But putting cement points on eroded mud mortar between the cracking bricks that mark the 1973 block, twice destroyed by heavy winds, is like papering cracks.
Similar cover-ups typify a newer building constructed by locals and completed with funding from the European Union.
Another one is taking shape in a similar fashion–made of baked bricks and mud mortar to be concealed with cement lines, except on the upper layer.
The buildings mirror the locals’ determination as they tirelessly weigh in to ensure their children learn.
The school the council denied decent classrooms has emerged one of three best-run schools in Chitipa, Simwaka’s network announced.
Ipula was among the top-three primary schools which won K600 000 each from Action Aid in recognition of community-teacher partnership in educational projects, smooth running of the schools and providing checks and balances to ensure that public funds are used effectively.
Ilengo and Njelengwa were the other star performers in the 10-point competition, marking the end of a Unicef project aimed at enhancing district accountability capacity
for improved education service delivery.
“The most striking thing is that unlike the other winners, Ipula is not a teachers’ development centre. They have almost everything, but Ipula is a remote school with very little to show. The fascinating thing is that community members are playing their part while waiting for government, which has the obligation to ensure every child learns in a friendly environment, to intervene,” says Action Aid programmes coordinator Albert Bwinga.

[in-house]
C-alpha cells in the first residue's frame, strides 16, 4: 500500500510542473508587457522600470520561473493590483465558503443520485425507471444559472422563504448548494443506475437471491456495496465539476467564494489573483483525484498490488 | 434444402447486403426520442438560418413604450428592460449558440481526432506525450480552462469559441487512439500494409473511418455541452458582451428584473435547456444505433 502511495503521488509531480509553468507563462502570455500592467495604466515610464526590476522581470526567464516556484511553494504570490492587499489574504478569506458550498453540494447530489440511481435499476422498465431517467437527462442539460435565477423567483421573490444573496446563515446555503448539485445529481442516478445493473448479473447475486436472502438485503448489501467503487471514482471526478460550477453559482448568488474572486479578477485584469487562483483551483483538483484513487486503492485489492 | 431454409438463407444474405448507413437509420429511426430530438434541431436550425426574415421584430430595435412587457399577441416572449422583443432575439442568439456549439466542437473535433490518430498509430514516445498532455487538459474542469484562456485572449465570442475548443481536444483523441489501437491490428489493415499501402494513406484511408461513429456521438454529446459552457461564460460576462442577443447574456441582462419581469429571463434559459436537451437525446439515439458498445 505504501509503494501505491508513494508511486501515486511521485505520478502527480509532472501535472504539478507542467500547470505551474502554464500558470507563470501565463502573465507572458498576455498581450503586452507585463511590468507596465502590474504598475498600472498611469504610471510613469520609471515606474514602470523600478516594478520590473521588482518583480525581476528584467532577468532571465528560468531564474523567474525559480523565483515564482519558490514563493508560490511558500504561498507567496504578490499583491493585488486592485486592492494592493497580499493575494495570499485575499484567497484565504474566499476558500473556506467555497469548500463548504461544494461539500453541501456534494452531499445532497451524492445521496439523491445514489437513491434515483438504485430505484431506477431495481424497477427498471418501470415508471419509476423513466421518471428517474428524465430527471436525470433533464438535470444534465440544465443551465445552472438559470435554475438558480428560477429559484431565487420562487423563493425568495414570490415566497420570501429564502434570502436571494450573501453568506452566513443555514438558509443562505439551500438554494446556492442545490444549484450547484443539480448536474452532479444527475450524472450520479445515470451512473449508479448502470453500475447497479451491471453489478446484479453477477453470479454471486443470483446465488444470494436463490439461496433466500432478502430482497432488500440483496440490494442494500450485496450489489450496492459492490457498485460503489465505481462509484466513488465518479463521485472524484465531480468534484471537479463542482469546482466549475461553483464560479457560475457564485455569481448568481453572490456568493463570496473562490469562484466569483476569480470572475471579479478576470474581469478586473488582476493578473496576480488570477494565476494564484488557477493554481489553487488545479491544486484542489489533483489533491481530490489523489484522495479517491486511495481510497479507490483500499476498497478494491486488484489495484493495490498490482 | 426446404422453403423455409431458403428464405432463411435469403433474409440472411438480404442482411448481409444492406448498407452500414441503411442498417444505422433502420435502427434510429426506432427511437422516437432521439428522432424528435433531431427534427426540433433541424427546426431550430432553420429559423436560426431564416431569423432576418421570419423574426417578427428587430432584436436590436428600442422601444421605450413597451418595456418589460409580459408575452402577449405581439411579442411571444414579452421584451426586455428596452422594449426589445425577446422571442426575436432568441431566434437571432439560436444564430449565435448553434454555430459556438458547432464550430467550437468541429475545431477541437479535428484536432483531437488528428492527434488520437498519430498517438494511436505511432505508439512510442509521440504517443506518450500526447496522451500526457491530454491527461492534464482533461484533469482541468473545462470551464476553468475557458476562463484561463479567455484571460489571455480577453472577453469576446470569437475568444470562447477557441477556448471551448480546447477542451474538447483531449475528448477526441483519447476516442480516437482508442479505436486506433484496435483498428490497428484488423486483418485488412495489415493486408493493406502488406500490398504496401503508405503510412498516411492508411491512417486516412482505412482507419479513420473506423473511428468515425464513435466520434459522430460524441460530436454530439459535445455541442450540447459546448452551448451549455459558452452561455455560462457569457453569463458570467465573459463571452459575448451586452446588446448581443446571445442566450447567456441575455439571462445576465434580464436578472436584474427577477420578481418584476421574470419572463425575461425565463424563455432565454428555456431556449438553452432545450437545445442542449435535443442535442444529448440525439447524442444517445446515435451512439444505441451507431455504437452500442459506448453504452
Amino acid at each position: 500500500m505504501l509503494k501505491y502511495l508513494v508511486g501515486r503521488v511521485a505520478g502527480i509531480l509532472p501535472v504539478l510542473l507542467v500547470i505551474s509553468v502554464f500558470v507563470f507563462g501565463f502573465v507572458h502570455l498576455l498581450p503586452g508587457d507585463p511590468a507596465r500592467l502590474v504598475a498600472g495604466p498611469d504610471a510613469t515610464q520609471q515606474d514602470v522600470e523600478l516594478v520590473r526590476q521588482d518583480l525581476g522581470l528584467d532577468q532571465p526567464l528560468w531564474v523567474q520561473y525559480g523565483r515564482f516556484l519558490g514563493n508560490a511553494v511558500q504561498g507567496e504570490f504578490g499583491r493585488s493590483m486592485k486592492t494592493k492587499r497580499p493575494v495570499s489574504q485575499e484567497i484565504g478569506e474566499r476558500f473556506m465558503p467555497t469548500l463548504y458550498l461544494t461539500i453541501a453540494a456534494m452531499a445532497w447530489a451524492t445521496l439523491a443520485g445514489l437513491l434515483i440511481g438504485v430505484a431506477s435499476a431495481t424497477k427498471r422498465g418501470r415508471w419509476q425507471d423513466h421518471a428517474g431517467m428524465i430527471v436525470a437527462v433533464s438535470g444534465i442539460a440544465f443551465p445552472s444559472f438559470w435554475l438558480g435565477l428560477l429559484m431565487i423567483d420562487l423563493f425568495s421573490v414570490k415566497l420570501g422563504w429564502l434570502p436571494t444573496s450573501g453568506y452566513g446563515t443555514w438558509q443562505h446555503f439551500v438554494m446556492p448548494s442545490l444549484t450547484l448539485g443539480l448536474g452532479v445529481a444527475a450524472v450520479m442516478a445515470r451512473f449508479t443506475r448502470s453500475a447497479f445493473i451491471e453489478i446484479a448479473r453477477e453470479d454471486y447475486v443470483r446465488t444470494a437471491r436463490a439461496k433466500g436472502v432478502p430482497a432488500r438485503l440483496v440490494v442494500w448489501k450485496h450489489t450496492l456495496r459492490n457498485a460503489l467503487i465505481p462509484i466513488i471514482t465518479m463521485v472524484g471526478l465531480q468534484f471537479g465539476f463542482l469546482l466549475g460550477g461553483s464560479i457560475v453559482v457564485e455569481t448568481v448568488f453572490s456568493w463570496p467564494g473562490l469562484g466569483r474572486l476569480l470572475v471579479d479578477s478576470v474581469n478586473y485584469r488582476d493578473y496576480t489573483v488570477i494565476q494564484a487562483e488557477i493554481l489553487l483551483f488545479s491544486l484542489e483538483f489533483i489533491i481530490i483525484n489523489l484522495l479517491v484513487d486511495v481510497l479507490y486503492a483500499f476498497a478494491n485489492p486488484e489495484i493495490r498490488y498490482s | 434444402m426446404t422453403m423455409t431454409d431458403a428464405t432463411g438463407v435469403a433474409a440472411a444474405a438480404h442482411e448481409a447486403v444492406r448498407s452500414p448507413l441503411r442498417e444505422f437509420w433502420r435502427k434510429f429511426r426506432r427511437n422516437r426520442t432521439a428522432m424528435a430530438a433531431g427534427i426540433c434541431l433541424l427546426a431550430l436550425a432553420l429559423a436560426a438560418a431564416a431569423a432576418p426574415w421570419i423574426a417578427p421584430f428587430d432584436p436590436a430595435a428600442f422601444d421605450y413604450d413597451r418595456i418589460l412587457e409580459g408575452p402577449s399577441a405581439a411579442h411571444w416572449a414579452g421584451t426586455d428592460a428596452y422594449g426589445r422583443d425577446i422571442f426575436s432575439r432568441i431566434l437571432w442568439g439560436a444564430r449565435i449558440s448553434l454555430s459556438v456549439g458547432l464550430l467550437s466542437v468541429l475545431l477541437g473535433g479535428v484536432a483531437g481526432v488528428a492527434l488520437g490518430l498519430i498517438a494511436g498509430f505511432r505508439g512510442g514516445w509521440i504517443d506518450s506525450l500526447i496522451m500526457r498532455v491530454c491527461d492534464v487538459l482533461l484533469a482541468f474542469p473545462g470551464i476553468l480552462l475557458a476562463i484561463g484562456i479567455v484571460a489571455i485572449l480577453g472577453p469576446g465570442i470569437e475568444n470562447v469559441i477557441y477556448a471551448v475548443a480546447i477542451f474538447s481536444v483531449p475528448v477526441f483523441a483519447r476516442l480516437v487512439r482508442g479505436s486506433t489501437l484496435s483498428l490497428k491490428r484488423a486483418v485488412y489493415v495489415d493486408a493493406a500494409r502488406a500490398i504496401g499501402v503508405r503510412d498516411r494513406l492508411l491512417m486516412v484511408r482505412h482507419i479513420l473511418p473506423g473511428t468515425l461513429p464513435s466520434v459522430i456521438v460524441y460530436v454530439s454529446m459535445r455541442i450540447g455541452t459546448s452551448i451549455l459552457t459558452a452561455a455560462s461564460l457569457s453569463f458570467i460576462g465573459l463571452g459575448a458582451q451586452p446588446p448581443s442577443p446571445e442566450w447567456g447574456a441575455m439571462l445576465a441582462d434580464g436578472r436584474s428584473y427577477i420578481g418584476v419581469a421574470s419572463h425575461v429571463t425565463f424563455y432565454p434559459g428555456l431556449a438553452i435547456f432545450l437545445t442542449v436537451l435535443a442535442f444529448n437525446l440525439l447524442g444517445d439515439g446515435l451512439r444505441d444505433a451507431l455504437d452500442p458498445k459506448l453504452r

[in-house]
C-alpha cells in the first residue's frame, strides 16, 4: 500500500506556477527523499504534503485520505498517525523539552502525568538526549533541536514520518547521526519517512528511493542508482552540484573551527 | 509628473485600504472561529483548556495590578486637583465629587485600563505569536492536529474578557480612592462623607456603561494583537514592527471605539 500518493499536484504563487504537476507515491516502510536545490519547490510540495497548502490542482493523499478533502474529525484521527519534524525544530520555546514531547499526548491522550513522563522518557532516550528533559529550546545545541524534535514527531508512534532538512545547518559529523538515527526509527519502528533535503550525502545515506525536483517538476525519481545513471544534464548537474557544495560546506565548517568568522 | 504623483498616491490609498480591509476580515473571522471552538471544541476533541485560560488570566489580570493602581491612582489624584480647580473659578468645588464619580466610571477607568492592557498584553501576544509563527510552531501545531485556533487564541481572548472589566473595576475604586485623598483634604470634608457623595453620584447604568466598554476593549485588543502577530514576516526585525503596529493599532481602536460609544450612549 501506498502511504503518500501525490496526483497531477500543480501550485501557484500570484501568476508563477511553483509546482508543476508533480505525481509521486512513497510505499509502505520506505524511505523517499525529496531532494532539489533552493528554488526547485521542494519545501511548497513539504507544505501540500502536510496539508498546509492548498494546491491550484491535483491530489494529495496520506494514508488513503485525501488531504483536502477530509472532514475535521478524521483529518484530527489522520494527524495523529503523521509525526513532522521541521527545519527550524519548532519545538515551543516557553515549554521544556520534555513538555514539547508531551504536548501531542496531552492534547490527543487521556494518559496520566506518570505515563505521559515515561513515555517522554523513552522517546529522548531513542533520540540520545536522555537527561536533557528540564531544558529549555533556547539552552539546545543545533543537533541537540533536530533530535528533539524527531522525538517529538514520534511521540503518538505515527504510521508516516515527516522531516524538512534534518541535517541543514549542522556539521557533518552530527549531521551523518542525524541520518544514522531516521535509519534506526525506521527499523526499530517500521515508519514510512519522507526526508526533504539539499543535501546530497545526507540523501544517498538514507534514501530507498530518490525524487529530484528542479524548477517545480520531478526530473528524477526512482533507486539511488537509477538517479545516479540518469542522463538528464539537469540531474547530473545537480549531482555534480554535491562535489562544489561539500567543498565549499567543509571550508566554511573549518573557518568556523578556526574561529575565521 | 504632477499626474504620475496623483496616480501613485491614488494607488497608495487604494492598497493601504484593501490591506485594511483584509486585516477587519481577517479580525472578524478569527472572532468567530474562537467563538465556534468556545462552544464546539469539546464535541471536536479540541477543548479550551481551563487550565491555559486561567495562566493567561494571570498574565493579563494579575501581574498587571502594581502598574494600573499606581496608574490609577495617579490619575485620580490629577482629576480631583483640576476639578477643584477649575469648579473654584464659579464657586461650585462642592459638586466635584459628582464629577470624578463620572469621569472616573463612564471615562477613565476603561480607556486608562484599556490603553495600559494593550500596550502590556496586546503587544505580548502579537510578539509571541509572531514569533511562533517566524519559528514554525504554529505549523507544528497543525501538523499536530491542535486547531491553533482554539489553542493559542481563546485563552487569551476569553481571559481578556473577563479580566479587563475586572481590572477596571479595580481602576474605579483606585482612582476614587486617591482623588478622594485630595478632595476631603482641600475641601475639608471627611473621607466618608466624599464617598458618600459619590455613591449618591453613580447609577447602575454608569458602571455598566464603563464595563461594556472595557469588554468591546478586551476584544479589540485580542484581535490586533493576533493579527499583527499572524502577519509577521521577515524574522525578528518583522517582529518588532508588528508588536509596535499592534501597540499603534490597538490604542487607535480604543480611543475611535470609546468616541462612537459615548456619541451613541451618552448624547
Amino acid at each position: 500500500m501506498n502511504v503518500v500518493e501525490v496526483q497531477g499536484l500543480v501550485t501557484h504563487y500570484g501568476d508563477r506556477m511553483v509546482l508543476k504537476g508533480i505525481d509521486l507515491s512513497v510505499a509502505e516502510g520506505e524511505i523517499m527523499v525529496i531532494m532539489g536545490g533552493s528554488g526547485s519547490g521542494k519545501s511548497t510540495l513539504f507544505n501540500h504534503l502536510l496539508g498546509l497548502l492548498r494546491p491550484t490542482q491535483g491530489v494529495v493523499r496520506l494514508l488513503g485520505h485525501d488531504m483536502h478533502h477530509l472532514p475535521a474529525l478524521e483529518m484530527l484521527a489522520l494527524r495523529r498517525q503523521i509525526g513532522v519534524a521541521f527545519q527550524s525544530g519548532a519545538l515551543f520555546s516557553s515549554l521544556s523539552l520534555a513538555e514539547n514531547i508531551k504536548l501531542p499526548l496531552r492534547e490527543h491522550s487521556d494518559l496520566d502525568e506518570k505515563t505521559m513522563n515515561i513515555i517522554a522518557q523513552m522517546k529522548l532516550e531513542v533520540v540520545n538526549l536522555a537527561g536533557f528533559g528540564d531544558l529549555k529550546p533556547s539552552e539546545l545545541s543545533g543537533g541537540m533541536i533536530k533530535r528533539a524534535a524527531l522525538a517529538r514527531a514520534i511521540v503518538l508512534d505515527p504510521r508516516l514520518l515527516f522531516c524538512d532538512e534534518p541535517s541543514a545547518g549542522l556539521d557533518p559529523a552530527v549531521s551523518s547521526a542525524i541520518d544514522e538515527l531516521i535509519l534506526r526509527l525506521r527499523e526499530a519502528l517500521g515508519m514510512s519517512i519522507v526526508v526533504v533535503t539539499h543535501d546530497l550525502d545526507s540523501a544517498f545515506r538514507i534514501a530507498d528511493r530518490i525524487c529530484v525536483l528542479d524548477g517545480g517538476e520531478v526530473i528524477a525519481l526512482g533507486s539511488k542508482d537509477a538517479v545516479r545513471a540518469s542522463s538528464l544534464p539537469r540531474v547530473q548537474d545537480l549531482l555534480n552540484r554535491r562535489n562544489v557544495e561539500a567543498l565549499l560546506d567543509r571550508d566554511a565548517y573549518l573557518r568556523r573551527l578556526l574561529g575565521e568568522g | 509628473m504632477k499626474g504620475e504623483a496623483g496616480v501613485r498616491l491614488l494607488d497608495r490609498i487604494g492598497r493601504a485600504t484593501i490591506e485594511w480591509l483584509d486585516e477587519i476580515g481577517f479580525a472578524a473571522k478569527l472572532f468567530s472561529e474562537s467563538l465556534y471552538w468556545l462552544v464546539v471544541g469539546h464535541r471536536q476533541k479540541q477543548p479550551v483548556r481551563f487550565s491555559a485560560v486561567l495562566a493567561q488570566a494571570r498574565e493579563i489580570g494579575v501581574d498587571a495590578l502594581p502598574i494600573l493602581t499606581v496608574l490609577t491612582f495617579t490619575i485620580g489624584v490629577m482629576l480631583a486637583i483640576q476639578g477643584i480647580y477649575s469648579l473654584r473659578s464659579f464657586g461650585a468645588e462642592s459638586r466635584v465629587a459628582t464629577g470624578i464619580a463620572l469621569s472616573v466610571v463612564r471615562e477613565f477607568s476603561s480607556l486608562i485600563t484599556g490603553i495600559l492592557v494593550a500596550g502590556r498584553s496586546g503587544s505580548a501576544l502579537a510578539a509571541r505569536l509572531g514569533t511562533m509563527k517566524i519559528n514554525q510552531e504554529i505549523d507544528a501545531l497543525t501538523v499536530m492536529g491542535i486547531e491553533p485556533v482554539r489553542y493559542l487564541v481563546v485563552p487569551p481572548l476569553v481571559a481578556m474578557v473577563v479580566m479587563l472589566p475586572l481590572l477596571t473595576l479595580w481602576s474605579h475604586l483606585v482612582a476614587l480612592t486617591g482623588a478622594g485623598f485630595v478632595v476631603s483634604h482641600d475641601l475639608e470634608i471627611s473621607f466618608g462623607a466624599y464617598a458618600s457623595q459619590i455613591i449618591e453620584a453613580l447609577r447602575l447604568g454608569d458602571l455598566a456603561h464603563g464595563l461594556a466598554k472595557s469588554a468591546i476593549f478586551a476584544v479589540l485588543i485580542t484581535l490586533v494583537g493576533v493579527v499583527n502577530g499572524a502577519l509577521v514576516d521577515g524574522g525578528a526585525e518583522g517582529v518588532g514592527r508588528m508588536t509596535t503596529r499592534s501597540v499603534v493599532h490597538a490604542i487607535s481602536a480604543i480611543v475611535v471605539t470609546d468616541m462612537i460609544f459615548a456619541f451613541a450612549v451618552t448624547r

He thanked parents for taking part in creating a safe and enabling environment for learners despite the indifference and slow response of relevant authorities.
The contest in Kameme and Traditional Authority Mwaulambya created a platform to shine the light on widespread hardships of schools and generate vital data to guide distribution of resources for education.
“From the findings, it is clear that both local and central government need to increase funding for education to meet sustainable development goals. Councils should ensure 30 percent of constituency and district development funds go to the education sectors to reduce the problems faced at Ipula,” he says.
The desired change
While the wait for greater funding continues, Ipula head teacher Wisdom Kameme says they are going to invest the K600 000 prize in putting a cement floor in dusty classrooms and construct a changing room for adolescent girls, among others.
“A lot more needs to be done to make the school child-friendly, but we are moving forward step by step,” said the teacher. “One day, there will be no pupil learning in the woodlot and they will sit on a smooth floor, not in these potholed classrooms where they break toes when they stumble, but modern classrooms. This is the change we want.”
And this is the future that has been elusive for 73 years. Could this be the start of the end of the long wait for improved learning conditions. n